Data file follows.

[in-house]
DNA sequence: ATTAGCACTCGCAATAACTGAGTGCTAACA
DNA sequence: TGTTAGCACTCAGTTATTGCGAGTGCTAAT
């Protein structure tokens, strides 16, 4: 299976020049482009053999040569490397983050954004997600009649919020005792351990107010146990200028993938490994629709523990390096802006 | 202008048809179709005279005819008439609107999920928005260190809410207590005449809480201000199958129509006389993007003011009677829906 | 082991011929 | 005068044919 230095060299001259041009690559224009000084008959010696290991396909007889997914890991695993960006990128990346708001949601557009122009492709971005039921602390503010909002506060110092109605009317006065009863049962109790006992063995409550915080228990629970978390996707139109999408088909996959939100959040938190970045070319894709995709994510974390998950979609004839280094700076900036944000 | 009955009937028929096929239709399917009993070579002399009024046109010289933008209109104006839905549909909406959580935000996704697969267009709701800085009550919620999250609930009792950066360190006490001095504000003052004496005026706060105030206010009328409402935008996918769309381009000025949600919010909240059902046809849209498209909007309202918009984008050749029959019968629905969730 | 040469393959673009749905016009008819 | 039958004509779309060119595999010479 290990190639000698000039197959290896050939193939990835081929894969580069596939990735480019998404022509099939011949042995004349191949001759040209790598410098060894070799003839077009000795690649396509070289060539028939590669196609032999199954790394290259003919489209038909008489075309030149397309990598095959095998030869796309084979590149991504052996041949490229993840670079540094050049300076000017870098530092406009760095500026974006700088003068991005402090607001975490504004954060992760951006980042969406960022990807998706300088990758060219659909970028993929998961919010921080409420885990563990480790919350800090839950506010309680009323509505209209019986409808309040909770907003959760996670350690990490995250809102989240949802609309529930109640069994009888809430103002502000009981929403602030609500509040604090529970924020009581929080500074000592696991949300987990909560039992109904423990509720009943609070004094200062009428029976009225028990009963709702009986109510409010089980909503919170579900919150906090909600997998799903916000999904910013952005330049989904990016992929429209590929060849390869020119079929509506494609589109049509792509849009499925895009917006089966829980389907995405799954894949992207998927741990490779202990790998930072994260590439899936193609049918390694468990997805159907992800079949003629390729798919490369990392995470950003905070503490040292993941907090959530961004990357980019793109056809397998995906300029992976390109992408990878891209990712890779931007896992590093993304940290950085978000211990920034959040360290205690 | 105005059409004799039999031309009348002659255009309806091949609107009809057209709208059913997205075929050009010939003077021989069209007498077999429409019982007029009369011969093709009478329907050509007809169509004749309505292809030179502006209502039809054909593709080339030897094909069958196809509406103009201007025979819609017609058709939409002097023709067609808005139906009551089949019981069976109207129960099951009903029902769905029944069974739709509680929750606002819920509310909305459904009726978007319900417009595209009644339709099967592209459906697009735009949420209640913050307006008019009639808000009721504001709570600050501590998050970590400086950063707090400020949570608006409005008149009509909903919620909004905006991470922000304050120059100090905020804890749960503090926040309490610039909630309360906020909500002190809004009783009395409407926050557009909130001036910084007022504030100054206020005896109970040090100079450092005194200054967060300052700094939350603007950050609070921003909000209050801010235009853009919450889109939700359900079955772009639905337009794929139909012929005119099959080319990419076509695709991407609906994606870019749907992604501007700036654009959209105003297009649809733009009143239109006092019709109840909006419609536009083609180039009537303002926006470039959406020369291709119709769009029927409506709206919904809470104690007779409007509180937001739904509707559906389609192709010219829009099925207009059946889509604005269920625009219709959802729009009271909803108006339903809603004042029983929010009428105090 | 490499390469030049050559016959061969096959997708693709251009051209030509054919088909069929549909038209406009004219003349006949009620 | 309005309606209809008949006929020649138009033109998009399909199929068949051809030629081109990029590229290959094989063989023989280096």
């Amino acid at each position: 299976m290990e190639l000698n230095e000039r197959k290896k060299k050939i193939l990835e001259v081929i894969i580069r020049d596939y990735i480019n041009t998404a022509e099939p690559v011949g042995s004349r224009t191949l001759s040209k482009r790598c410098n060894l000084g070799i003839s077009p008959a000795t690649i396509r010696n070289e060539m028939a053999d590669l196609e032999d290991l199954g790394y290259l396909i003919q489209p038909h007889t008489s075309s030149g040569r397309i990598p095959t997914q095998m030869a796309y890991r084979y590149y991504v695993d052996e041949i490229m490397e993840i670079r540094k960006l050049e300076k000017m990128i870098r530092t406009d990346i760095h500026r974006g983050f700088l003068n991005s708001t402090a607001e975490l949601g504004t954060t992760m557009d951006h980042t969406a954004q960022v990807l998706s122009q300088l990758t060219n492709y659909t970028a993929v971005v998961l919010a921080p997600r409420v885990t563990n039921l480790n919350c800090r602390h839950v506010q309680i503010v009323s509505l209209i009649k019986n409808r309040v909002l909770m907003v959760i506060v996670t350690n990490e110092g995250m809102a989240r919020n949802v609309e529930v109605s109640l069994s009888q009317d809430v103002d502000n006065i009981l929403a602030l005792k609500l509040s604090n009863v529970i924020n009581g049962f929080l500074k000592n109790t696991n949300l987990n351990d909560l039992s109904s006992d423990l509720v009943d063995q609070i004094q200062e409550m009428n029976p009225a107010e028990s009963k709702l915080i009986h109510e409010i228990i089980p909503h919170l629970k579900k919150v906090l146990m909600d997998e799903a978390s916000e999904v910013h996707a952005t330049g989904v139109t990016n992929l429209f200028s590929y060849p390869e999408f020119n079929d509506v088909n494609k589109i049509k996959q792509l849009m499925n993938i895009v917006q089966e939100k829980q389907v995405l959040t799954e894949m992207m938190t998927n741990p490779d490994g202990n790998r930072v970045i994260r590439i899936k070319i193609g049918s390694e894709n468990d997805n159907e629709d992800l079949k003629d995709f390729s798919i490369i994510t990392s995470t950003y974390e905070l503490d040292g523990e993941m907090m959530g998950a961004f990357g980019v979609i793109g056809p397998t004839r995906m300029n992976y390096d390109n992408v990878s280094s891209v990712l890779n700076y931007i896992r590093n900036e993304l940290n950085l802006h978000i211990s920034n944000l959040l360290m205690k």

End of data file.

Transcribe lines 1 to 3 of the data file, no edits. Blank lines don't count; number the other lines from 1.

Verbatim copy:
[in-house]
DNA sequence: ATTAGCACTCGCAATAACTGAGTGCTAACA
DNA sequence: TGTTAGCACTCAGTTATTGCGAGTGCTAAT